The grandson of Dynaformer, and progeny of millionaire Macho Uno ran for a $75,000 tag in May 2013, but had fallen so far that he was scrambling in a $2,500 claimer at Los Alamitos Race Course.

“Clearly this horse had no interest in running races anymore,” says Jenny Earhart, owner of Royal Star Ranch in California. Earhart has taken in many ex-racehorse Thoroughbreds over the years, and after being implored by donors and friends, she agreed to make room for one more: a pretty chestnut gelding.

Far Rockaway
Sire: Macho Uno
Dam: Rock Goddess
Foal date: March 6, 2010
“After the Los Alamitos race on Jan. 26, I contacted the trainer and he agreed to take $2,400 for him,” Earhart says. With financial backing from racehorse owner Maggi Moss, an outspoken proponent of Thoroughbred welfare, and other donors, Earhart drove to the racetrack the next day with her trailer, paid cash for the animal, and loaded him up.

A perfect gentleman, he loaded easily and quickly settled in on her farm. Already a favorite among her riding students, Rocky as she calls him for short, appears destined to remain at her stable, potentially becoming a lesson horse.

Far Rockaway is already a barn favorite among lesson girls!

Far Rockaway is already a barn favorite among lesson girls!

“I’ve already had several offers from people who want to adopt him, but I think I’ll be keeping him,” she says, noting that the game plan is to give him 30 days to decompress.

She will pay close attention for signs of lameness or other issues during his letdown, and if all goes well, start slowly retraining him.

Ideally, Rocky will be trained for six months under saddle, and if his calm nature continues, she will allow her advanced students to start riding him. “A lot of my students who’ve been with me for several years like to help me retrain Thoroughbreds,” she says. “So training Rocky could be an important next step in their own training process.”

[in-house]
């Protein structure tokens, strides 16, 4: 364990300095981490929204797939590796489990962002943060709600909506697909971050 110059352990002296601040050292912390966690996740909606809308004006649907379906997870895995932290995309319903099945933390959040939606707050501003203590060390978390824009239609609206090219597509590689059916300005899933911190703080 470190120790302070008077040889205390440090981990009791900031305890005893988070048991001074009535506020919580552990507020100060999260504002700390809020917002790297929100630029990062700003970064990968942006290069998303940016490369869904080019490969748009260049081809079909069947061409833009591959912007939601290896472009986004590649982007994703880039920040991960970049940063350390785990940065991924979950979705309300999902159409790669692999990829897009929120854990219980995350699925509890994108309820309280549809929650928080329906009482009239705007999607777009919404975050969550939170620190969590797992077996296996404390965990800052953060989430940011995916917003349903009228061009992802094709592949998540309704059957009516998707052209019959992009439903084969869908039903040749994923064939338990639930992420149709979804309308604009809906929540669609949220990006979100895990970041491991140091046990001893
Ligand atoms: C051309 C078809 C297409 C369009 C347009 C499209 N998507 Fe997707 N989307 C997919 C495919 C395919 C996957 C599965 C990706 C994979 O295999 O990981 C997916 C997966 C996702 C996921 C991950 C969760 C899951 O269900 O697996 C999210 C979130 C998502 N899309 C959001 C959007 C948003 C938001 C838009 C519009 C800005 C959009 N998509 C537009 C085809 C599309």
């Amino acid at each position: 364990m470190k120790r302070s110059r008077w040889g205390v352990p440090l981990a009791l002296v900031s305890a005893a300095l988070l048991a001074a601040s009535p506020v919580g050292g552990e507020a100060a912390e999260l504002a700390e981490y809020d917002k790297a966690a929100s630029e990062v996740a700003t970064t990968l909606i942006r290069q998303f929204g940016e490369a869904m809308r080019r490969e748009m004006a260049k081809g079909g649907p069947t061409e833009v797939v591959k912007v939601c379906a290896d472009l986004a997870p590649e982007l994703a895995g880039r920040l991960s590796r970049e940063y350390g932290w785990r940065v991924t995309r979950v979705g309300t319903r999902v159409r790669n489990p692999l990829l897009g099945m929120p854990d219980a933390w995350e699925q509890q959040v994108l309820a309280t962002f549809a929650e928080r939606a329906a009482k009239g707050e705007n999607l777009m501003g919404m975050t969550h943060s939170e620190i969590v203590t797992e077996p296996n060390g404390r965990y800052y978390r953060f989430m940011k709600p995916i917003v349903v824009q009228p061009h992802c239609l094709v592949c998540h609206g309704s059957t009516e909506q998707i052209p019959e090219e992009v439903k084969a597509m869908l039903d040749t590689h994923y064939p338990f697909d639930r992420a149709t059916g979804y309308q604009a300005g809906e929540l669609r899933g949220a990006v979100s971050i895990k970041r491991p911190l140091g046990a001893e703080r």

“There was clearly no reason for him to keep running,” she says. “I think he clearly wanted to be doing something other than be a racehorse. And now that we have him, he’s already proven to be a standup guy, and he deserves some time to enjoy his life and just be a horse.”

Chalk up a big win for all involved. — Originally published Feb. 4, 2014.

Mysteries swirl, friends form over kill-pen horse

Jennifer Ferrell jumped into a bit of a mystery when she purchased her OTTB from a meat buyer's lot in January.

Jennifer Ferrell jumped into a bit of a mystery when she purchased her OTTB from a meat buyer’s lot in January.

After reading for years about the joys and rewards of rescuing kill-pen Thoroughbreds, Jennifer Ferrell jumped in with both feet this past January and landed deep in a mystery.

It began with the identity of the horse she rescued.

After spotting a picture of a shell-shocked looking chestnut Thoroughbred, shown in a well-known meat buyer’s Shippensburg, Penn. lot, Ferrell purchased the horse for $675 with the help of volunteer Thoroughbred advocate, Beth Walker.

Walker, a registered nurse and unpaid volunteer for the PA Kill Pen Network, had helped to identify and advertise the horse as 12-year-old mare C.A.T.K. Fly, a racehorse hailing from Washington.

Capwaynesglass
Barn name: Edward
Sire: Thunder Puddles
Dam: Capall Glass, by Ends Well
Foal date: May 5,1997
But soon after the underweight animal shipped to a quarantine barn to recuperate from Strangles and regain some lost weight, a horseman attending to the animal broke the news to Ferrell: this was no 12-year-old mare she’d just rescued.

“I’d been texting with Sarah Dean, the person who has the quarantine farm, and then one day I noticed the pronouns changed. She started referring to her as him. So I asked if we were talking about a gelding or a mare, and she said, ‘You have a gelding. I thought you knew.’ ”

Though the North Carolina equestrian didn’t care whether she had a male or female horse, she Dean began a quest to figure out who was the real “project horse” she had purchased.

Figuring a mismatch had occurred with the reading of the Thoroughbreds lip tattoo, which all Thoroughbred racehorses have been branded with, new photographs were taken, and opinions were sought from the most eagle-eyed lip-tattoo readers, she says.